A bit of a long post but this is the short version of my journal post. Anyway, I wanted to share a real Chowhound find with you. Enjoy!
I've walked past this restaurant on rue Soufflot every day twice a day on my way to and from class in August and never once took notice of it. But there are hundreds of restaurants in Paris that look like Les Fontaines or are a close approximation of it so it's not surprising it never merited any attention. Besides, back in Toronto its' outdated decor would give one pause to think the food may be as equally uninspired.
This place is the French equivalent of a greasy spoon diner but the food is arterial-cloggingly good. A couple of us started with the warm goat's cheese salad (salade de chevre chaud) which came nicely presented but was much too generous a serving with two rounds of goat's cheese. While we were settling on our dinner, we had noticed some beautiful slabs of beef filet in pastry headed to nearly every table around us so the choice as to main course seemed obvious. One of my classmates and I had decided to share the filet de boeuf en croute sauce foie gras avec pommes de terres so that we'd have room for the all important last course-- dessert. We ordered it sanglant (bloody) as suggested; the pastry was perfectly golden and crisp wrapped around meltingly tender beef. The slice of foie gras on top was pure decadence and sin as it melted into the sauce. We washed this down with a pichet of vin Bourgogne Ronommee which I've really no idea what it was. It's no Romanee-Conti but it was pleasant and I'm sure doing a good job at the same time of de-plaquing my arteries. One of my other classmates had ordered shrimp salad to start and escalope de saumon au confit l'echolote to follow. She enjoyed both courses but my advice to anyone dining here would be to stick with the meat.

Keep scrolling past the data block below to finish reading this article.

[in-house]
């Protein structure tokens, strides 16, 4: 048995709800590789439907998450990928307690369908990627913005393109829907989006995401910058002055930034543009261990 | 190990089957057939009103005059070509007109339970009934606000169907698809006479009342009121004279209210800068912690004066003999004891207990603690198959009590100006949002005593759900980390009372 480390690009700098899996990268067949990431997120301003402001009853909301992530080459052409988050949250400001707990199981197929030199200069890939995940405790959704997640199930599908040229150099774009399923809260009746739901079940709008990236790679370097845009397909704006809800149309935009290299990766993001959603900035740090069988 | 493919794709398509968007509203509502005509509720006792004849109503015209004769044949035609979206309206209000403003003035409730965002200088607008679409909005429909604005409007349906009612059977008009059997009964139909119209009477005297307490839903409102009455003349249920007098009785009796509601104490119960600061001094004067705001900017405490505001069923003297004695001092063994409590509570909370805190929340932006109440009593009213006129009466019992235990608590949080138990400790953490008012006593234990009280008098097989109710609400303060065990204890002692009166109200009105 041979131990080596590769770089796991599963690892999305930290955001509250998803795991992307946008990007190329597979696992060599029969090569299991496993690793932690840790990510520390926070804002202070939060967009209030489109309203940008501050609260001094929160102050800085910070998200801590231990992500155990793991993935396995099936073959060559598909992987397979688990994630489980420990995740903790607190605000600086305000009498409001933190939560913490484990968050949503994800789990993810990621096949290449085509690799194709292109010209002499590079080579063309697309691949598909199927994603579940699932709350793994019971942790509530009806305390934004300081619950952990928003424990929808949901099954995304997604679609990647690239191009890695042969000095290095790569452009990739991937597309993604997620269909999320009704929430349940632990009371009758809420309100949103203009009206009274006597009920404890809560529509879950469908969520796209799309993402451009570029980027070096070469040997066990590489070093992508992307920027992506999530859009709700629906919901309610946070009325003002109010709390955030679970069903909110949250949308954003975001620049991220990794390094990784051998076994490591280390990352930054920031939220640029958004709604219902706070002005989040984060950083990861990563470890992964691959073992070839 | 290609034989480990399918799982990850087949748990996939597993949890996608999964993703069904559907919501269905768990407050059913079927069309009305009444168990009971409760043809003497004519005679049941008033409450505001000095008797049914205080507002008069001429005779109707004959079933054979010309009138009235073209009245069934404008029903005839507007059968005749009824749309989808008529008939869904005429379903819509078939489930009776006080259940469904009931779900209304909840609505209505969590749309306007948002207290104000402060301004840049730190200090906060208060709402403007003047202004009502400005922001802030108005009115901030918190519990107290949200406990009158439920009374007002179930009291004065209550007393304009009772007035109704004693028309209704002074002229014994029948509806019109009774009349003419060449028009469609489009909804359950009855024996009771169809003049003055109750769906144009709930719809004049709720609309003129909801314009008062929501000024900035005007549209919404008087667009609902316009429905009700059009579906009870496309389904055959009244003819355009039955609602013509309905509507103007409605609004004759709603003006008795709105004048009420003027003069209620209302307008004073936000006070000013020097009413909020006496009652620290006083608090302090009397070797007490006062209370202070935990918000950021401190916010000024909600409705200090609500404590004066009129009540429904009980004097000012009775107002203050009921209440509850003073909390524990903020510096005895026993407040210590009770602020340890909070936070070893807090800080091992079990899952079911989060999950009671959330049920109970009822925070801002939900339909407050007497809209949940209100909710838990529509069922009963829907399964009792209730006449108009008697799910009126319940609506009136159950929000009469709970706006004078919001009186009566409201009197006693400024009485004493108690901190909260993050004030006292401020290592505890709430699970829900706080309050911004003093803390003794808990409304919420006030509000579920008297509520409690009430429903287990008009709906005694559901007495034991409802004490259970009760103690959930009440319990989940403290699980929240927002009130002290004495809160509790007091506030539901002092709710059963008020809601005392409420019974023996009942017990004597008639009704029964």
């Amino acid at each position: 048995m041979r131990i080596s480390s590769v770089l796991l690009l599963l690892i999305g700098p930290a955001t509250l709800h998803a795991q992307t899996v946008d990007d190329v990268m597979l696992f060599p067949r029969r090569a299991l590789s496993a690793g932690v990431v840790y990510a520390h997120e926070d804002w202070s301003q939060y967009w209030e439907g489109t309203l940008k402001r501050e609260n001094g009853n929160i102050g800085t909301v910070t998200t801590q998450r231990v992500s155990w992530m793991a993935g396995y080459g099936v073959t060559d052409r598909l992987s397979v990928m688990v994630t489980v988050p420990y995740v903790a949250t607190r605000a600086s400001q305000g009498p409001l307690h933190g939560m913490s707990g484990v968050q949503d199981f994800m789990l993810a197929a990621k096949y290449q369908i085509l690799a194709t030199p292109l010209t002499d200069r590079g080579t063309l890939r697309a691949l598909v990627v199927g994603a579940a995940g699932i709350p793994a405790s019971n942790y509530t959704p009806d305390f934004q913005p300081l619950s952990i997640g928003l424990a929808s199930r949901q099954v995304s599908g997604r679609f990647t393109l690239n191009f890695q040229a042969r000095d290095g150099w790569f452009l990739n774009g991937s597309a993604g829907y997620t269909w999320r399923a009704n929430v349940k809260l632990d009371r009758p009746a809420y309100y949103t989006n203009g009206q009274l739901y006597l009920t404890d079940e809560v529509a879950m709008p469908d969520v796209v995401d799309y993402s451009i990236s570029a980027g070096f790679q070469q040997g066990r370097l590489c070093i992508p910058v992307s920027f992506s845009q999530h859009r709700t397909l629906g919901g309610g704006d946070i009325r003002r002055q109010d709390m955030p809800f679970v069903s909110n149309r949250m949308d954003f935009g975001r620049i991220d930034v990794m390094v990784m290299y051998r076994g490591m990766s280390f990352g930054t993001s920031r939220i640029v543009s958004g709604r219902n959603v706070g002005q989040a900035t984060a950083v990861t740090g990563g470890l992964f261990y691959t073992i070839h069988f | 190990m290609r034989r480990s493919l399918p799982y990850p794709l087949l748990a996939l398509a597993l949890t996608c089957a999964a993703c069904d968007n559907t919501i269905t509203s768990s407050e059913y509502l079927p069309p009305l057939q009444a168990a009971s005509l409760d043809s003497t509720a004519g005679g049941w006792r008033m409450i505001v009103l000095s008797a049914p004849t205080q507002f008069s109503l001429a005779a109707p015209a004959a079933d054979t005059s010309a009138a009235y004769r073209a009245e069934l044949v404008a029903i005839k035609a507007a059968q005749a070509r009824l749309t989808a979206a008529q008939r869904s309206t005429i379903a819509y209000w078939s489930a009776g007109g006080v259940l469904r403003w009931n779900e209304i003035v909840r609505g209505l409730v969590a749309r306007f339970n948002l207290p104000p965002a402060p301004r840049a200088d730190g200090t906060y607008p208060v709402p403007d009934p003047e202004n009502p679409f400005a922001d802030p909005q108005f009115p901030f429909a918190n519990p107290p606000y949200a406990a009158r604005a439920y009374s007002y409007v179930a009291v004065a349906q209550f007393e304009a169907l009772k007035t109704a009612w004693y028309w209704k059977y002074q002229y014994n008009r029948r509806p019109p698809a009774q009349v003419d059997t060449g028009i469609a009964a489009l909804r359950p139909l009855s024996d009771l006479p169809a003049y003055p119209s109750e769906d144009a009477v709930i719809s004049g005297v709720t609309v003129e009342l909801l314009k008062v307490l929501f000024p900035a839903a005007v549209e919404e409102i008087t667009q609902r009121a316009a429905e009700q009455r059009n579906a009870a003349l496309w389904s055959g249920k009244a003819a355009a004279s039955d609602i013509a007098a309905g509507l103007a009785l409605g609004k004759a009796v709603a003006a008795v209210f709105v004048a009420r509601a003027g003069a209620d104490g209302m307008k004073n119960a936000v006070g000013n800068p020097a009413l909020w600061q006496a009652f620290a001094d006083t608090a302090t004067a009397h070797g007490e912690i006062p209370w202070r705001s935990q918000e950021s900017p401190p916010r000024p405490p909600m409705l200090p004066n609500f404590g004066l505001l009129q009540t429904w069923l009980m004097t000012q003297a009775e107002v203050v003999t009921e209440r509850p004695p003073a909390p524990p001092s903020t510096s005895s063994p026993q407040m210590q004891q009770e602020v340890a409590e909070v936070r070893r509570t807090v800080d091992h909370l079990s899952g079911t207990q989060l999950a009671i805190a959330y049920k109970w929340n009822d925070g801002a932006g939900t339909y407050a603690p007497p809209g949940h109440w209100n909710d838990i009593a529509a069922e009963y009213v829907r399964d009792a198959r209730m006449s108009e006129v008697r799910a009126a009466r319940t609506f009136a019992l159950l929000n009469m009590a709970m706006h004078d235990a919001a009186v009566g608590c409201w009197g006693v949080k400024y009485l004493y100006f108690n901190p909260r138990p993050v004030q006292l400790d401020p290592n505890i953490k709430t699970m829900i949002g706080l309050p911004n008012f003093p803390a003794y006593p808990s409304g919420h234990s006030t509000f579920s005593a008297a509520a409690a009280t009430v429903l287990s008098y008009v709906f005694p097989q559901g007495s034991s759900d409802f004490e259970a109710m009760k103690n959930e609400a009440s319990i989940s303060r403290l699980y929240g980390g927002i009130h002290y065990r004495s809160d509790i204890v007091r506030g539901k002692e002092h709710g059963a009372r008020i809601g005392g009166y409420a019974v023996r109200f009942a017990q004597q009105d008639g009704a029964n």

I didn't really need dessert after this but I had the tarte tatin et la creme fraiche. It hit the right spot. Perfectly caramelized warm apples on top of a lovely crust. We skipped coffee because as much as I would have liked one it would have put me over.
When we had arrived for our 8PM reservation the restaurant was 1/3 to half full. By the time we were well into our meal the place was packed but three servers deftly managed this approximately 80-seat restaurant. What I loved about the experience was that apart from a table of English tourists we were surrounded by Parisians. You know you've happened upon the right place when that happens. This is not a place you go to for atmosphere but for extremely good old-fashioned food in lively surroundings. Dinner for three came to around 96 euros including a small additional gratuity of 10%.
Postnotes: I stopped by for coffee the following Monday. The same person who had worked at dinner on Saturday was now on the AM shift. I asked if he was the owner as his care and attention at the tables on Saturday left me with the impresson he could very well be but it turns out he's a manager and it's the chef who is owner. We started talking about the food which I told him had impressed upon me that night. He told me the chef shops not once but twice a day at the market and there is neither a microwave, freezer, nor vacuum-packaged food on the premises. That day's lunch menu which changes daily was already posted by the bar (some interesting dishes all about 10 euros each).
When another friend and I returned for dinner this past Saturday it was well past 10 PM by the time we realized we were hungry. I placed a quick call to the restaurant to confirm that the kitchen was still open. When we arrived at around 1030 there was a line-up by the bar and the dining room was absolutely packed. A different manager was on duty this evening but she showed the same care and attention to the dining room as her colleague from the previous evening. Against my better judgment I ordered fish-- St. Pierre aux 15 epices. It was perfectly cooked but the sauce with 15 spices which was somewhat curry in style didn't do much for me.